When Matthew tells the story of Jesus walking on water, the main theme of the episode is that Jesus is the Son of God whom it is entirely appropriate to worship. He tells us: “Then those who were in the boat worshiped Him, saying, ‘Truly You are the Son of God’ ” (Matthew 14:33).
But if that is the main theme, a sub-theme of that story centers on the fears bubbling up in Jesus’ followers. For them, seeing Jesus do this miraculous water-walk is a fearful experience. “When the disciples saw Him walking on the lake, they were terrified. ‘It’s a ghost,’ they said, and cried out in fear” (14:26). In response, Jesus speaks words to them that are aimed at eliminating their fears: “Take courage! It is I. Don’t be afraid” (14:27).
When Jesus invites Peter out onto the waters,
and Peter does step out, he is overwhelmed by the wind and waves surging around him: “when he saw the wind, he was afraid and, beginning to sink, cried out, ‘Lord, save me!'” (12:30). In answer to Peter’s cry, we know that Jesus reaches out and saves him. But there is something else to note here. Jesus rebukes Peter with these words: “You of little faith…why did you doubt?” (14:31). Jesus equates fear with doubt, thus setting up a tension between fear and faith.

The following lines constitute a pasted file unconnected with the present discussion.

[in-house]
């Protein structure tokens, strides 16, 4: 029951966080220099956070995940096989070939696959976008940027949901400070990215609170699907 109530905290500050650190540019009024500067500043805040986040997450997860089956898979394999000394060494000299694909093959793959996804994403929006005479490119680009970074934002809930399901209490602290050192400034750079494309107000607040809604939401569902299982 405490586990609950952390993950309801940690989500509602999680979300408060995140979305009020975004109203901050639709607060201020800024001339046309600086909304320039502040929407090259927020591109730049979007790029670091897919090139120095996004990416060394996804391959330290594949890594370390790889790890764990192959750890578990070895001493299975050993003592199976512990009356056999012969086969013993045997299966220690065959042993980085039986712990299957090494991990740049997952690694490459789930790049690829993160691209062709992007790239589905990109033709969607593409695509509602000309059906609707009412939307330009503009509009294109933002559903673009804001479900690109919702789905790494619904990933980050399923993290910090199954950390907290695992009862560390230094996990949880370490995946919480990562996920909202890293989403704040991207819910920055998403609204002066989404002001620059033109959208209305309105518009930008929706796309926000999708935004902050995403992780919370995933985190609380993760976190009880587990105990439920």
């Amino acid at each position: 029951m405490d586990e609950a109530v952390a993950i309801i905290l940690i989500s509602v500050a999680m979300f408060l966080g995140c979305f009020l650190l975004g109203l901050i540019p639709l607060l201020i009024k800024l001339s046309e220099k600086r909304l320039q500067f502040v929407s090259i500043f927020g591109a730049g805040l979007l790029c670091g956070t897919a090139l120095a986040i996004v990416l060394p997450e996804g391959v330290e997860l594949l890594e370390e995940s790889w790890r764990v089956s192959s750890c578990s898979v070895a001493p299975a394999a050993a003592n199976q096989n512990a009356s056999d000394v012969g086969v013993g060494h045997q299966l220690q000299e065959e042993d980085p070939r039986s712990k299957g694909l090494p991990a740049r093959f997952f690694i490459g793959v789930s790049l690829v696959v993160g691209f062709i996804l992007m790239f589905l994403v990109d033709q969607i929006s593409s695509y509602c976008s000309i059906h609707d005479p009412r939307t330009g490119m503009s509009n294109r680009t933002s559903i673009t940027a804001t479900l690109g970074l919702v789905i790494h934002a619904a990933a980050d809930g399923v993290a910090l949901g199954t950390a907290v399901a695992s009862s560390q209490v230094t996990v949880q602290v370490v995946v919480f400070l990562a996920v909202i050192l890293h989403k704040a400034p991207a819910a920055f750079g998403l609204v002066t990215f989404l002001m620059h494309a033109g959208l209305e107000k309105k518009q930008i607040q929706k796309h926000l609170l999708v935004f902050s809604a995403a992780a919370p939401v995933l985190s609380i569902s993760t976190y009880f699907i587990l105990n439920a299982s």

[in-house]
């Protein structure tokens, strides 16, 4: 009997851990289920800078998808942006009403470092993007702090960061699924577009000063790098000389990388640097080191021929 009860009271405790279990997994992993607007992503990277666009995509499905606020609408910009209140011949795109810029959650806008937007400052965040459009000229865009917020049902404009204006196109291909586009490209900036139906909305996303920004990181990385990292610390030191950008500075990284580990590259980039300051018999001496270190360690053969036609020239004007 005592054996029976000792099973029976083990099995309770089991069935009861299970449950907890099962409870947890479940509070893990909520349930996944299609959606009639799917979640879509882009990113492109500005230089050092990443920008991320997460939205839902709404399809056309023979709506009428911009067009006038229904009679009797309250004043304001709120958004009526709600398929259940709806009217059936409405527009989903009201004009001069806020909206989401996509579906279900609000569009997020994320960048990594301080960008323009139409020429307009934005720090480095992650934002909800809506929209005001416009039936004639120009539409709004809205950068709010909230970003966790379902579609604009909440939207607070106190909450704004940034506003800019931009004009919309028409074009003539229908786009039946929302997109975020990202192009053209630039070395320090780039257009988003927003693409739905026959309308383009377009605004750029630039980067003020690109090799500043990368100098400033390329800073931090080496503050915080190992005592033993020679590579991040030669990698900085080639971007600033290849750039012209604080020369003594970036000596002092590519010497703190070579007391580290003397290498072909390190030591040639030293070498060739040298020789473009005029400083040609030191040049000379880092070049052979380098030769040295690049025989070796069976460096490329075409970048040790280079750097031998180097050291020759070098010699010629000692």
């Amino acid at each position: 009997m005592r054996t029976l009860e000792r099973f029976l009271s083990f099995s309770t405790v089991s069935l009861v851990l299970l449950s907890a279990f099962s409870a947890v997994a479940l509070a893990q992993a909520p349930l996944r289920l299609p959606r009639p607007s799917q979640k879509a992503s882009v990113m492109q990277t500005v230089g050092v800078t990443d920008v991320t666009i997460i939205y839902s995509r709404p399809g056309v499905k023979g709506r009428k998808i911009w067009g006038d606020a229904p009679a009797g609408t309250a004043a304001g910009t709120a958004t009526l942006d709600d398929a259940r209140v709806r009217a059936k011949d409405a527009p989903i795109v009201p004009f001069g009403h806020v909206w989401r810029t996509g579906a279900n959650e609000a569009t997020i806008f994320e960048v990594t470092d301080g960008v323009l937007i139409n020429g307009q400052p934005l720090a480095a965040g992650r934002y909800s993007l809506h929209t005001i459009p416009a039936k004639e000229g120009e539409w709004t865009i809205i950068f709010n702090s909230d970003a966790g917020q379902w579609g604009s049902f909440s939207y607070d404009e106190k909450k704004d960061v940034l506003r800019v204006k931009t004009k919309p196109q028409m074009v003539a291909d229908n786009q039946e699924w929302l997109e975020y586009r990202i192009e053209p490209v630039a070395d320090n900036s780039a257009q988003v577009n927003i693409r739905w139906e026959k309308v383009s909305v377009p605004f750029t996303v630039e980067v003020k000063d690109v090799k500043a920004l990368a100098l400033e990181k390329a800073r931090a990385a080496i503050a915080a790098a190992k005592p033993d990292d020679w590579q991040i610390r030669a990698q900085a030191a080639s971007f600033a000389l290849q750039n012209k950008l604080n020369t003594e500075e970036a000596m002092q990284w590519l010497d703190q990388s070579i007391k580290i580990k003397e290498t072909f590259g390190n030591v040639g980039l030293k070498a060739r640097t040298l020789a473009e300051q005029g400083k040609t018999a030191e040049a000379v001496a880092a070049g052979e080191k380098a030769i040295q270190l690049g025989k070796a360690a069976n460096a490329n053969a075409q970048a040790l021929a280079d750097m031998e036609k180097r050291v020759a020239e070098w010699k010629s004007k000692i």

Fear is something all of us face in our lives. Like Peter on the waves, our surroundings crash in like waves and roar around us like the wind. There are so many things that strike fear in our hearts: economic difficulties, challenging relationships, global instability, and more. But when we look at Peter’s situation, we realize that more often than not, our fears are related to two things: our surroundings and the future.
Peter and his friends were boating in rough waters and buffeted by raging wind. When Jesus summons Peter out, he walks right onto those waves and into the wind. However, it is one thing to see challenging surroundings from afar; it is another to be among challenging surroundings. Fear takes hold of the challenging surroundings we often find ourselves in.
Nonetheless, Peter was walking on those surging waves. Yet, something must have happened as Peter looked around himself. He must have realized the possibility that a person like him could easily be overcome by his surroundings and go down like a rock to the depths. Fear rises up in future possibilities, latching onto as yet unrealized potential negative futures.
So, how does faith overcome fear? Though it may sound simplistic, the answer is found in what Peter did at first. Peter heard the voice of the Lord and then came near to the Lord. When we are in the midst of challenging surroundings and potential negative futures plague our minds, we do well to listen to Jesus’ voice and draw near to Him.